Skip to main content

NPR’s Science Friday is once more honoring Inventor Hedy Lamarr and has posted the segment of their show online for those who missed it. They are speaking with Pulitzer Prize winning author Richard Rhodes about his book, Hedy’s Folly: The Life And Breakthrough Inventions of Hedy Lamarr. And yes, she was also an actress, but one of her inventions helped hid Allied communications from the Nazi’s and is still used today in blue tooth and wifi networks: Spread Spectrum broadcasting with frequency hopping.

Posted by the World Science Festival, this presentation is part of The Big Idea Series, and I could not stop watching it once I started. From the Big Bang to the Multiverse, they explore a wide range of ideas, all theoretically supported to some greater or lesser extent, and some of them even have some experimental results that support the possibility that they exist. This is fascinating stuff, and the implications keep getting more numerous the longer you think about them. The original panel and gathering happened as part of the 2009 World Science Festival, and was posted in 2015; enjoy.

On June 28th the World Science Festival posted the results of an exciting experiment in which the person working the joystick was nowhere near the game. His hands were being controlled by a person half way across town, sitting in front of the game with no game controller. Some of the potential applications of this technology are downright terrifying, others could be world changing. If you are interested in finding out a bit more about the experiments, check out the University of Washington page for details. One of the things that leaps out at you is the changes in the bulk and mass of the headsets between the 2013/2014 experiments and the current ones; the new stuff is getting downright portable.

This 360 degree VR formatted video from BBC News takes you on a brief tour inside the Large Hadron Collider, which is pretty much the most complex machine in the world. The folks over at CERN, the European Organization for Nuclear Research, have done a lot of excellent science with this installation. Since I probably won’t get to visit the place in person, it is nice to have a virtual visit to play in the headset.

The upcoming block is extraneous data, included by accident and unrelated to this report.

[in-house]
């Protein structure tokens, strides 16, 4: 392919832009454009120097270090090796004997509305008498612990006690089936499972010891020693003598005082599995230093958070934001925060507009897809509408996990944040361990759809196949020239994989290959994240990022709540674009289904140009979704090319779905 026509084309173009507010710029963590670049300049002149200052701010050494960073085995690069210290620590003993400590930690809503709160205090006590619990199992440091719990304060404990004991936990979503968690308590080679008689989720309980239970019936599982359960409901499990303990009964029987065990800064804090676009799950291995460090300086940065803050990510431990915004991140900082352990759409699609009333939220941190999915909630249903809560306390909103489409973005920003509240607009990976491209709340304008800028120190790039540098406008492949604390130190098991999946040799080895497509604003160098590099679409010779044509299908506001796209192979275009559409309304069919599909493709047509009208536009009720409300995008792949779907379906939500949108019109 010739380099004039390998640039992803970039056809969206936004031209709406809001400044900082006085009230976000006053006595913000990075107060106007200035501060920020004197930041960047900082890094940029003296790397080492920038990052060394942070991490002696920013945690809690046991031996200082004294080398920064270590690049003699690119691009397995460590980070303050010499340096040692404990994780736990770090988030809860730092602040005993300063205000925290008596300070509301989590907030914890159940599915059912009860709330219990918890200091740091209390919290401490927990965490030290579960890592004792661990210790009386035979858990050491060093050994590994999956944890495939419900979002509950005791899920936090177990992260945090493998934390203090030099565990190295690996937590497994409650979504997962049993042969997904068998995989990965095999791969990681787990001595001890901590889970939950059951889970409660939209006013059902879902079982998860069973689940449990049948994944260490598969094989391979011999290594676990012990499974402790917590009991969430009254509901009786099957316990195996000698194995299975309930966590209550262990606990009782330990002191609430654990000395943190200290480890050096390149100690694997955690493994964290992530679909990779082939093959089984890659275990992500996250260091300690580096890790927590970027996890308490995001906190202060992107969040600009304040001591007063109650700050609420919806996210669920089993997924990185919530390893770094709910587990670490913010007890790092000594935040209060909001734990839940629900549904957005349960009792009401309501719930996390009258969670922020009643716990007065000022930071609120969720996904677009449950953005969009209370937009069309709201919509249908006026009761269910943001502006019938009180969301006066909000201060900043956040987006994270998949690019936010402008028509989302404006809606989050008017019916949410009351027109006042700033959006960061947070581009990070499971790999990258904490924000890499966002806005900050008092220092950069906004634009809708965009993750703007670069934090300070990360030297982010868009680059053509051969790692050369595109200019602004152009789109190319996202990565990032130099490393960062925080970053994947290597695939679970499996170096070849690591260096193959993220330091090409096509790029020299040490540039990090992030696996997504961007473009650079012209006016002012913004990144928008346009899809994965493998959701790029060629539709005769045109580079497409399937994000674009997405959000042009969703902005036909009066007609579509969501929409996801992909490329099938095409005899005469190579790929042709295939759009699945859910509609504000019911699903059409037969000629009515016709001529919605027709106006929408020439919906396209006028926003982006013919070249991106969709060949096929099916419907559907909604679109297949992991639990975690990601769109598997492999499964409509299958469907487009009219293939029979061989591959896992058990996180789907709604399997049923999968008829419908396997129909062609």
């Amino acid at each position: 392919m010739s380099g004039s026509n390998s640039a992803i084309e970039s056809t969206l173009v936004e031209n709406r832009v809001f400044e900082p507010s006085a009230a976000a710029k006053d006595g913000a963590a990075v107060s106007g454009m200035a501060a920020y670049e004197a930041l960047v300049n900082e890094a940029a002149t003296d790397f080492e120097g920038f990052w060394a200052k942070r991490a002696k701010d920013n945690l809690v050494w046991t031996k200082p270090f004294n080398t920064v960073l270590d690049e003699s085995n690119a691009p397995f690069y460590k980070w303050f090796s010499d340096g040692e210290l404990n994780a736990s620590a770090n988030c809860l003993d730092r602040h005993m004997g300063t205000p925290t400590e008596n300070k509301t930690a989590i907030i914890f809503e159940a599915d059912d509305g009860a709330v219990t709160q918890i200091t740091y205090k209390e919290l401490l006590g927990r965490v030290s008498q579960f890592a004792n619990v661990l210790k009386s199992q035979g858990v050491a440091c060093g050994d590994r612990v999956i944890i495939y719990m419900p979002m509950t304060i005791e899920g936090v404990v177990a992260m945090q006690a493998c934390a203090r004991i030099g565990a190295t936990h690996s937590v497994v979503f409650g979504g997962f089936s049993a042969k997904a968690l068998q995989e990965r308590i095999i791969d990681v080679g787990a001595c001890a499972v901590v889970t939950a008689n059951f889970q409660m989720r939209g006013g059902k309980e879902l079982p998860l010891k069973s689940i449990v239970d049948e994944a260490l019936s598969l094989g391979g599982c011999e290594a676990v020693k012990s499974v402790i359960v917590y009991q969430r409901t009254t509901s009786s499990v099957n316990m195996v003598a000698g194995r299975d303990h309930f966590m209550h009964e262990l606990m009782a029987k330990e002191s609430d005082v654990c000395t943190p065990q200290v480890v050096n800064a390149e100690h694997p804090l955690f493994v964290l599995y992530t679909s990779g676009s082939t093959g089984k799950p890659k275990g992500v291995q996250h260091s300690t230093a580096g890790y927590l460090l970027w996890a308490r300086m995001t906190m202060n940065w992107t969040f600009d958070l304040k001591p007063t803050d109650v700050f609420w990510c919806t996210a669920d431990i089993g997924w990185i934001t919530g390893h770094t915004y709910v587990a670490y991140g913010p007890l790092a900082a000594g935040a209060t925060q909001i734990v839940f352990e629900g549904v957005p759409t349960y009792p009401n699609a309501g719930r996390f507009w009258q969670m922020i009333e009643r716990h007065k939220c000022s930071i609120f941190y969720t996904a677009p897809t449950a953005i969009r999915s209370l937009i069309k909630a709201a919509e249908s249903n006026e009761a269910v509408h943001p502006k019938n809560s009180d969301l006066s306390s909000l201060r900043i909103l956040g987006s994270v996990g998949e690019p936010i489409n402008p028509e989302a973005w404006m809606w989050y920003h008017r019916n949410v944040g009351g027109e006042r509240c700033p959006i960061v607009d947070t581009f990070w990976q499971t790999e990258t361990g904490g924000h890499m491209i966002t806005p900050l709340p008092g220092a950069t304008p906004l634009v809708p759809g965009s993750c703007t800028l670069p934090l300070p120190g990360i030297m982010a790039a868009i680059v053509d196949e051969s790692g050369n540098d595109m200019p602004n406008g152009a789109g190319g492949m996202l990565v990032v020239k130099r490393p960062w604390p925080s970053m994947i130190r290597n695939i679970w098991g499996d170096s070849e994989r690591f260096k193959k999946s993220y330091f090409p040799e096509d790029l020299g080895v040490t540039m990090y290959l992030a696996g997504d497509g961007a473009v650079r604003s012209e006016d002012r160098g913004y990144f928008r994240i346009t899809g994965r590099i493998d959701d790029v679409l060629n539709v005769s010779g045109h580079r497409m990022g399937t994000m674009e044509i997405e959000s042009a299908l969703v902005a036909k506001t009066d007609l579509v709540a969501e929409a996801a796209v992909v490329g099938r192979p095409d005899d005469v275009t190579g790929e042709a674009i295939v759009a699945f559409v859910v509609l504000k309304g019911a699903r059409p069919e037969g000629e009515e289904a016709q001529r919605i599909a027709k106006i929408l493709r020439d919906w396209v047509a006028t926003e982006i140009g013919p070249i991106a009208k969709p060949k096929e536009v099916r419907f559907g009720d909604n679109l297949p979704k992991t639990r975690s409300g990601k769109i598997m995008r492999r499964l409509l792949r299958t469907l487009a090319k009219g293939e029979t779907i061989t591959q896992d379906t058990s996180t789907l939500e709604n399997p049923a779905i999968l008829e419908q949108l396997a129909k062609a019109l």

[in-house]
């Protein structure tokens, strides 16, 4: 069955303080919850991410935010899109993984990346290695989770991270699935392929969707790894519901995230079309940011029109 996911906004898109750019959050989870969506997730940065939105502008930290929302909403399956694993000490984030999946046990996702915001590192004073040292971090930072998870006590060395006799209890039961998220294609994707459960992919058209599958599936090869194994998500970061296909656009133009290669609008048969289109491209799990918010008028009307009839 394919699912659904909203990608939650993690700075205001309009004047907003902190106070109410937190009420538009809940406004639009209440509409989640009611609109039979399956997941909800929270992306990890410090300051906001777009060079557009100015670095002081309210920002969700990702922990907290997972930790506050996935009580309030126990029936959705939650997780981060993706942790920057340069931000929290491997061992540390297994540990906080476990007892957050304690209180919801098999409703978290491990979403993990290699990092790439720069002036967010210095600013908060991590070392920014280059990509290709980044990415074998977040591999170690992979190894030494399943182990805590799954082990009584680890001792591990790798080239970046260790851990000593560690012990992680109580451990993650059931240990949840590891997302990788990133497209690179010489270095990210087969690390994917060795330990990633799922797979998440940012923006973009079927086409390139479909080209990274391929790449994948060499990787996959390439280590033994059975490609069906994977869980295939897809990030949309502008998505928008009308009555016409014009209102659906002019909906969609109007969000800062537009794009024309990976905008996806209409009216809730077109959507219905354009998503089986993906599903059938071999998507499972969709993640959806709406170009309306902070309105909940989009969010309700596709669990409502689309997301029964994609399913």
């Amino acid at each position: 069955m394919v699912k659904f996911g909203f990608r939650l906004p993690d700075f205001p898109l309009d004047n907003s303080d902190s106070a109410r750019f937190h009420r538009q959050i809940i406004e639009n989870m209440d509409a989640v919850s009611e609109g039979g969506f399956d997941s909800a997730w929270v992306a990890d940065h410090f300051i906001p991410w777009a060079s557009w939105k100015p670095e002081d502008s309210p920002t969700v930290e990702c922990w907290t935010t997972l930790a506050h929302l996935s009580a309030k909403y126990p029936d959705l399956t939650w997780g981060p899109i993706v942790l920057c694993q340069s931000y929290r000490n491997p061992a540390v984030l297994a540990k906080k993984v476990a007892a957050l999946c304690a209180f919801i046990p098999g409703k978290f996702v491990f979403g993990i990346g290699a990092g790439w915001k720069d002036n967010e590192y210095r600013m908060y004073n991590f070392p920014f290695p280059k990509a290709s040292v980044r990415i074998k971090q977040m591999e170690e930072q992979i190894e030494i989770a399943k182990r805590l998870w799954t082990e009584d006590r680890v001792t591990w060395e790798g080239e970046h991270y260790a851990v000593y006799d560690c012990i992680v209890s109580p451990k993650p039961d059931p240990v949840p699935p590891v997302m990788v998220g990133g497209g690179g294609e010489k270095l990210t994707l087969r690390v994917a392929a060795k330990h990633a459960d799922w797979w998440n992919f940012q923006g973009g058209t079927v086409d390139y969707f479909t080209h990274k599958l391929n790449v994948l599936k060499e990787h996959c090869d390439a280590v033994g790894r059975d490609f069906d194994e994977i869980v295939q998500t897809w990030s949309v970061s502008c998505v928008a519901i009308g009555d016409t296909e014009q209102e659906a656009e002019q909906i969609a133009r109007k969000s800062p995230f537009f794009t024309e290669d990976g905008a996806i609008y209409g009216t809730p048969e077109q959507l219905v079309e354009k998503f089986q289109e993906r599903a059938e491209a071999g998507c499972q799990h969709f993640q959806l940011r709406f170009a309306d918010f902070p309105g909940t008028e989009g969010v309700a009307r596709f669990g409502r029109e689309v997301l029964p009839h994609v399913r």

It is rare when a new element is discovered, so we are having a bit of a bonanza at the moment. There are 4 new elements in the Periodic Table, elements 113, 115, 117 and 118, and the discovering teams have put forth names for each of them. The rules for naming an element say you can use Mythology, a place, a scientist, a property of the element, or or a mineral which includes the element as the basis of the name. In this case the names proposed include Nihonium (Nh) for element 113, discovered in Japan (Nihon is the name of the country English speakers call Japan, named in our language after the excellent lacquer-ware that was Europe’s chief import from Nihon starting in the 1600s; China suffered a similar fate for its equally amazing ceramics at about the same time). Two teams working in tandem, the Joint Institute of Nuclear Research in Moscow and the Oak Ridge National Laboratory in Tennessee working in conjunction with the Lawrence Livermore National Laboratory in California came up with the other three. They chose Moscovium (Mc) for element 115, Tennessine (Ts) for element 117, and Oganesson (Og) for element 118; Yuri Oganessian is a giant of superheavy element research, and lead the Moscow team who synthesized element 117. Thanks to Scientific American and the Royal Society of Chemistry for the heads up on these exciting new discoveries!